Column: After some real struggles, the Cavs may not be invincible

Miami Heat center Hassan Whiteside, center, looks for an opening past Cleveland Cavaliers guard Iman Shumpert (4) and forward Channing Frye during the first half of an NBA basketball game, Monday, April 10, 2017, in Miami. (AP Photo/Wilfredo Lee)

Miami Heat center Hassan Whiteside, center, looks for an opening past Cleveland Cavaliers guard Iman Shumpert (4) and forward Channing Frye during the first half of an NBA basketball game, Monday, April 10, 2017, in Miami. (AP Photo/Wilfredo Lee)

Let’s talk about something that has become a yearly tradition. Every year, LeBron James’ team has a regular season stretch where they struggle and questions are asked about the team’s chances to make a deep postseason run. James himself is forced to deflect a host of media inquiries and occasionally makes headlines for calling out teammates.

Then we reach the postseason, the team romps through the Eastern Conference and we’re all reminded that James can easily “flip the switch” whenever he chooses and elevate his game to another level. Each flip of the switch is then deposited into our collective memory bank to refer back to when James’ team has trouble during the next season.

For years, this rinse and repeat process has continued without failure but recently the performance of James’ Cleveland Cavaliers has spawned cause for real concern. Coasting may not be a valid excuse this time.

The playoffs begin this weekend and the alarm bells must be rung.

Cleveland entered March with a 41-18 record, right in line with their championship season in 2015-16, and unleashed a month of uninspiring basketball that put them in real danger of losing the No. 1 seed to the Boston Celtics. Their 7-9 mark in the month included losses to Boston, Miami, Washington and Chicago, all of whom could run into Cleveland in the East bracket.

The Cavaliers won their first two games in April before a 114-91 drubbing in Boston on April 5 that put them in prime position to lock up the No. 1 seed over the season’s final week. James ripped up the parquet floor for 36 points on 14-for-22 shooting, along with 10 rebounds and eight assists.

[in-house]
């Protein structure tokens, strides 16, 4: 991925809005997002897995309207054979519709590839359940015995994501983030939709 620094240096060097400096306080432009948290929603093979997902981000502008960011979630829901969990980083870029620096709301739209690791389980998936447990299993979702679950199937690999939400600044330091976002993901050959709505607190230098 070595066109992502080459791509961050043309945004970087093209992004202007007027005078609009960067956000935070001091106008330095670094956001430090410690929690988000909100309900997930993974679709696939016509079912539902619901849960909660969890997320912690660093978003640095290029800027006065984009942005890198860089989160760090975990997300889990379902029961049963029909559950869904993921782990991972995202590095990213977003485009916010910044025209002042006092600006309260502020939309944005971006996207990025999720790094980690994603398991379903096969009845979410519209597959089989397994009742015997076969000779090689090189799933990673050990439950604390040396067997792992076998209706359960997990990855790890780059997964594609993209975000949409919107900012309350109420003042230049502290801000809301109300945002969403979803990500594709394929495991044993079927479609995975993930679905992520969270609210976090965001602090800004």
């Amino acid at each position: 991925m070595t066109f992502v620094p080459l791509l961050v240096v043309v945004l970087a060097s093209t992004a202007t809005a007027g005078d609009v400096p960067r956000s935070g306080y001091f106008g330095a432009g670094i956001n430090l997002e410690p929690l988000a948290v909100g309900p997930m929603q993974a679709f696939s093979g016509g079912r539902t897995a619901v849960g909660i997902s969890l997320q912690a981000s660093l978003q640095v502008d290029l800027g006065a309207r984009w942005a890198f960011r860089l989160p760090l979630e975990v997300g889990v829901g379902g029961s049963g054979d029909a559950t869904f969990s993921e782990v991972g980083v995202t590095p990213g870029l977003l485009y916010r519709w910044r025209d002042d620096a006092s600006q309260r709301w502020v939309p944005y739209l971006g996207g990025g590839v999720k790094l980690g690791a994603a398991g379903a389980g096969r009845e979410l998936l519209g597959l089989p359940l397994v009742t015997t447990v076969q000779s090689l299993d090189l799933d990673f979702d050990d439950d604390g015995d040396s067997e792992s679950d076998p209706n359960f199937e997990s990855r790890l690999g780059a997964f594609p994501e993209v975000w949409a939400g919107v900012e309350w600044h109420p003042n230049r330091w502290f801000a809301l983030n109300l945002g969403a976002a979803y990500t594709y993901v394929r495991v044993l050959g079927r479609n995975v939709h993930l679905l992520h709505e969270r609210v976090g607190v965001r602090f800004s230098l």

All is fine after an easy win in the den of (perhaps) your greatest conference challenger right? Nope.

The Hawks, resting four starters, handled the Cavs easily in Cleveland before coming back from a 26-point fourth quarter deficit to stun James’ bedraggled bunch in Atlanta two days later.

At the time of writing, Boston and Cleveland are tied again atop the East with two games remaining. Boston was set to play Brooklyn Monday, while Cleveland was set to meet Miami.

Securing the No. 1 seed is important, certainly, but failing to do so does not signal the end of the world. James has been the No. 1 seed just two of the last six seasons and made it to the finals in all six.

No, the real problem is the play of the Cleveland Cavaliers, which for weeks has not been up to the standards of an NBA champion. When these rocky patches come for James and company, they usually don’t come this late. In 2014-15, James’ first season after returning to Cleveland, the Cavs sat below .500 for a brief moment in January before he roared to life and carried them all the way to a sixth game in the NBA Finals.

The playoffs sit just over the horizon right now with Cleveland continuing to wade through mud. All three of the team’s stars (James, Kyrie Irving and Kevin Love) were on the court for both of those Atlanta losses and it didn’t matter. The stars aren’t delivering.

The reserves, considered one of the team’s strengths after adding Kyle Korver, Andrew Bogut and Deron Williams during the season, have done very little to pick up the slack. Williams has looked horrendous recently and Bogut suffered a season-ending injury right after taking the court for the first time on March 7.

And the defense? Oh man, the defense. They say it typically wins championships, but the Cavaliers’ defense has been a dumpster fire for weeks. Cleveland had the NBA’s second-worst defensive rating in March and while it has improved to 17th through five games in April, that’s a small sample size we shouldn’t take for granted.

Of course, the Eastern Conference remains a much easier gauntlet to navigate through than the West. It’s not a joke, though. Toronto and Washington have legitimate shots to bring down a Cleveland team playing like this or even a Cleveland team playing a level above this. Boston too, but their defensive liabilities were exposed in that April 5 drubbing, and Irving can match the Celtics’ Isaiah Thomas point for point.

All impressive streaks must come to an end and James’ streak of six straight finals appearance may be teetering on the edge. Maybe the threat of the game’s final boss, the Golden State Warriors, growing in power on the other side of the country has been disheartening and James realized how much it would take to slay the beast.

It wouldn’t be wise to panic, but the chances of a deep, furious postseason run seem shaky. The possibility of Cleveland repeating as NBA champions seems impossible right about now. James will tell you everything is fine, but that’s not how it looks.


Tyler Keating is associate sports editor for The Daily Campus, covering men’s basketball. He can be reached via email at tyler.keating@uconn.edu. He tweets @tylerskeating.